Three summer interns at the Kodiak Seafood and Marine Science Center reported their project outcomes at a seminar in August. They worked on markets for nucleotide nutritional supplements from pollock, parasite control for seafood safety, and communicating seafood science to the public.
Alina Fairbanks used the internet to find more than 60 companies—large and small, domestic and international—that may be suitable for marketing nucleotide supplements made from Alaska pollock. Nucleotides are used as human nutritional supplements, feed for aquaculture and other animals and in infant formulas to enhance the immune system.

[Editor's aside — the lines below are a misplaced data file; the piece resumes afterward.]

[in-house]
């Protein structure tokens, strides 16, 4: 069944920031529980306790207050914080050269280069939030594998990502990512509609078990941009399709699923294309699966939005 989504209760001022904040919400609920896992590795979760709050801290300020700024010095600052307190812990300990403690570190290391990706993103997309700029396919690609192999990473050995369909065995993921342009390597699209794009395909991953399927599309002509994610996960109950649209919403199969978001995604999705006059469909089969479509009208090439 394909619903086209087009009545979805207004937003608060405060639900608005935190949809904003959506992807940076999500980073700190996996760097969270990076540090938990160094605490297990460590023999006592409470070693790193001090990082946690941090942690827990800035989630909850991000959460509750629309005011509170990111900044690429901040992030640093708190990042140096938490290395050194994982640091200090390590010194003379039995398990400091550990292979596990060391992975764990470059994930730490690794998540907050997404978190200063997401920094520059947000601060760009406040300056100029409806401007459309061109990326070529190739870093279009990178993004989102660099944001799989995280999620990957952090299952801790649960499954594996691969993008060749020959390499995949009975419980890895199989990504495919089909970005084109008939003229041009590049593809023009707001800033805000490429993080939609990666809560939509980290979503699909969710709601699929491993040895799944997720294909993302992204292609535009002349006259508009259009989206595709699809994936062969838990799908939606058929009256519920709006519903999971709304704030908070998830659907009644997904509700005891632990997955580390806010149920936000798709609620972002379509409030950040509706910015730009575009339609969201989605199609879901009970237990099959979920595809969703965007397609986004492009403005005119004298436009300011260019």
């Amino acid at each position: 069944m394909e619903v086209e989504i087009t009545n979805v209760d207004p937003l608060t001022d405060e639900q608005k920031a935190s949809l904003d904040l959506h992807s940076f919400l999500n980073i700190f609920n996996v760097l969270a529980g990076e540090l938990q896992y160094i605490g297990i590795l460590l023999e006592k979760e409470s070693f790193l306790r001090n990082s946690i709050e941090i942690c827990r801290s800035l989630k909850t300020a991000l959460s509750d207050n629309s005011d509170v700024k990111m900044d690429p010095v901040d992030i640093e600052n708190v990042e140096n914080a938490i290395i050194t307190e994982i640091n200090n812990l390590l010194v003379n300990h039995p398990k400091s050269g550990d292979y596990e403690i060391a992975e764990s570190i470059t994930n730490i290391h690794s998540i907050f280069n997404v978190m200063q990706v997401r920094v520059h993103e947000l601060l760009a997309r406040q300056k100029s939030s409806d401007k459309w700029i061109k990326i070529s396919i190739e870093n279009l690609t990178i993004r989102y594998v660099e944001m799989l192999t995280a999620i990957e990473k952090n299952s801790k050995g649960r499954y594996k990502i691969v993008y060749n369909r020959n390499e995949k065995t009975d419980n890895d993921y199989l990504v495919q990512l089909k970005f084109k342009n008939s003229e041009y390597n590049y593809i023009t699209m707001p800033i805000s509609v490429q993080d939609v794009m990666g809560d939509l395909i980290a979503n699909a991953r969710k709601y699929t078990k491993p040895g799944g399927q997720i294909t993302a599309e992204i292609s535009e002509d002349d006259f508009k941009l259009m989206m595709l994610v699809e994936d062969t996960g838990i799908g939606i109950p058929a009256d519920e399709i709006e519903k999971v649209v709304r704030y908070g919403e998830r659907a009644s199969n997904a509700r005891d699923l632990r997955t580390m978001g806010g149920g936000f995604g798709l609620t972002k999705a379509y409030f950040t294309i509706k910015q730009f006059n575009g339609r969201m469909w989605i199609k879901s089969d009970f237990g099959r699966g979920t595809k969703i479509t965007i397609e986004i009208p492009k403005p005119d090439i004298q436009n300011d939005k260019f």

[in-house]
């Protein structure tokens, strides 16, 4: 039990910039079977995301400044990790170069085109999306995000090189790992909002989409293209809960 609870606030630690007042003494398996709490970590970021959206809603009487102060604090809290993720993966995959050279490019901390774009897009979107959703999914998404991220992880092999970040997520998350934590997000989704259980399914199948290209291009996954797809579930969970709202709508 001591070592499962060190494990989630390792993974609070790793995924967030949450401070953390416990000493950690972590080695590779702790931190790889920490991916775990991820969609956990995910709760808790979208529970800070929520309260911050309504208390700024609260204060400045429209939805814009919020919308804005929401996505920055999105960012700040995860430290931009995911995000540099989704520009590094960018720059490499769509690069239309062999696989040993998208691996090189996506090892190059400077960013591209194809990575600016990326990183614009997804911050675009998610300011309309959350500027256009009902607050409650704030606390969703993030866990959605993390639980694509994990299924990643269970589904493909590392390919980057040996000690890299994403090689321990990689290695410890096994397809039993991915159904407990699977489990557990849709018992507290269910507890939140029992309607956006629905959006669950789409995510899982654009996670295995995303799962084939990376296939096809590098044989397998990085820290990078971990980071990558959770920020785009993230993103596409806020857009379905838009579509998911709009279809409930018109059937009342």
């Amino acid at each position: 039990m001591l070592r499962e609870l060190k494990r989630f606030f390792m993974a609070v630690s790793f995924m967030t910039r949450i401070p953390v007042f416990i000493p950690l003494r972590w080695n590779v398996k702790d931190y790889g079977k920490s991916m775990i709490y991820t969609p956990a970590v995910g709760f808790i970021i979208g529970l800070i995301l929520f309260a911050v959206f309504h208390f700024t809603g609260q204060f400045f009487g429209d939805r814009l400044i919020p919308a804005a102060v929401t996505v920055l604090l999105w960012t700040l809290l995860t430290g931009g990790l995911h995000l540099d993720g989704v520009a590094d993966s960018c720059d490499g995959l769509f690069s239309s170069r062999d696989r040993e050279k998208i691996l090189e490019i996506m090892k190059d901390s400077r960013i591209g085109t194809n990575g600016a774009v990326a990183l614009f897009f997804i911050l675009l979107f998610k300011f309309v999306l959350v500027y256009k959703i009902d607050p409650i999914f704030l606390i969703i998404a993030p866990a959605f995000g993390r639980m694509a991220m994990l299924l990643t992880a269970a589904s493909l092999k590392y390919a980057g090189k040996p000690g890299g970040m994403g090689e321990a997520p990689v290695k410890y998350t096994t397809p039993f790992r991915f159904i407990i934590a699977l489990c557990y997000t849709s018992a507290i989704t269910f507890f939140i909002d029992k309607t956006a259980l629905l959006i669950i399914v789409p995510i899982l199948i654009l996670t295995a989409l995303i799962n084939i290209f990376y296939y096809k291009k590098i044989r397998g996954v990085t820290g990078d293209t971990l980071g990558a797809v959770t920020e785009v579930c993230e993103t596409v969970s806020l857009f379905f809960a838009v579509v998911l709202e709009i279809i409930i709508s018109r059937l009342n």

“This experience allowed me to play detective on the current nucleotide market, which is very different than doing research as an undergraduate student in a classroom,” said Fairbanks. “It has been a great experience learning the research process and understanding the marketing field.” She is earning her bachelor’s degree in the College of Fisheries and Ocean Sciences, University of Alaska Fairbanks.
Her work was funded by the Pollock Conservation Cooperative Research Center.
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